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The server is intended for customers that want to use either four or eight processors, currently a minute segment of the overall server market.
But Bechtolsheim said he believes that space will grow rapidly as the high-performance computing (HPC) market clamors for more compute capability and the corporate market continues to consolidate servers.
"Most of the industry is stuck on the two-socket mind-set," he said. The bulk of Sun's existing x64 Sun Fire servers support one or two CPUs; only one Sun Fire model supports two or four CPUs.
Moving up to four and eight sockets also gives Sun a technology edge with the Opteron technology from Sunnyvale, Calif.-based AMD, Bechtolsheim said. Sun has been struggling to engineer a comeback over the past several years.
Though Santa Clara-based Intel recently rolled out a much-improved server CPU for one- and two-socket systems, its next offering for the four-socket and above space, code-named Tulsa and due in the third quarter, is still based on its older NetBurst architecture.
Moreover, Bechtolsheim said that competition between the two chip makers will bring four-socket server CPU prices down to a level more palatable to IT buyers. "The premium will come down based on competition between AMD and Intel," he said.
Sun also stayed with the high-density theme with its new blade server, the Sun Blade 8000 Modular Server. Sun's version is larger than its branded competitors—19U, or nearly one-half of a rack in size—and holds up to 10 four-socket blades.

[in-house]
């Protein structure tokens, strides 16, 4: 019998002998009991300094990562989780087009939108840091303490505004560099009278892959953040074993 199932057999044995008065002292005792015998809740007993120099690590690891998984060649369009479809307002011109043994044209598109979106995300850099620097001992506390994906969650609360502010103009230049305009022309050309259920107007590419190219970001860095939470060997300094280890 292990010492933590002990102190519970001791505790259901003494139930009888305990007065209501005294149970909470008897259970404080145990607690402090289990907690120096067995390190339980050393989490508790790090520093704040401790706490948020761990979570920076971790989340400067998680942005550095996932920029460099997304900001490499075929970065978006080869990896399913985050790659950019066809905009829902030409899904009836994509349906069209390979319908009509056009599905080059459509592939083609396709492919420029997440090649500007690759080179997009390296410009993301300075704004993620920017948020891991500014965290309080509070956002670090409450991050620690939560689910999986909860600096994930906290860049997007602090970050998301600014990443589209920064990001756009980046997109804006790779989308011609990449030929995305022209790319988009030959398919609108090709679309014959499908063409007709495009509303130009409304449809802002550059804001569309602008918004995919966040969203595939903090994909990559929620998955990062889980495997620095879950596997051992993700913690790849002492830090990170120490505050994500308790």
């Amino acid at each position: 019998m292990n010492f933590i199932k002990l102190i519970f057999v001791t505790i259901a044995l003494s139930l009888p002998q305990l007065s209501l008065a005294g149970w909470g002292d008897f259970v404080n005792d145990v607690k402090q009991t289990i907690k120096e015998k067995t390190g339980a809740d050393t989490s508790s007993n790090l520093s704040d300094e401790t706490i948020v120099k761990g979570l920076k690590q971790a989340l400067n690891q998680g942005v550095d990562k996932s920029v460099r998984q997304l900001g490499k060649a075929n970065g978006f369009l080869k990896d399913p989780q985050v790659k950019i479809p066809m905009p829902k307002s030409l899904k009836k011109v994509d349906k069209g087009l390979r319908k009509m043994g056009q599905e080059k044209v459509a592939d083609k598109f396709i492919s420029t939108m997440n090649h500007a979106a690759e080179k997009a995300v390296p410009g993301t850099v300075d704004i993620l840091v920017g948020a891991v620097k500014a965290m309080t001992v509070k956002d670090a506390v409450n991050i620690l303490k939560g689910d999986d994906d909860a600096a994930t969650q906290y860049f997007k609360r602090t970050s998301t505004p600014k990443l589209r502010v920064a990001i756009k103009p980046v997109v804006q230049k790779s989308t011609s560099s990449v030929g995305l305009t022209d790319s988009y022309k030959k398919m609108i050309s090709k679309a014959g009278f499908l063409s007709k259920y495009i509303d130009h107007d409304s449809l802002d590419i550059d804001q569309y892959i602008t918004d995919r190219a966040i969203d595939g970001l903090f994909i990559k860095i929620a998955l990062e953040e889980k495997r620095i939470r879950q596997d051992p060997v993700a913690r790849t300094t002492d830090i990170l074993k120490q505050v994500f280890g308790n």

Sun is using PCI Express for all of the server's I/O, opting to go with the industry standard for compatibility and longevity.
"We have really big blades," said Bechtolsheim. "They are optimized for four sockets and are better for consolidation and virtualization."
By using good airflow design and efficient fans, he added, customers can fill the entire chassis with blades without suffering heat-related problems. In the future, Bechtolsheim said Sun will likely offer a SPARC blade as well as an eight-socket option.
Sun pulled its "first-generation" blade server last year with a promise to re-enter the market this year.
Partners say that Sun needs a blade to compete.
"Customers are buying into the concept of blades for ease of deployment, power savings and manageability," said Vince Conroy, CTO of FusionStorm, a Sun
partner based in San Francisco. Sun needs a product in the space, Conroy added.
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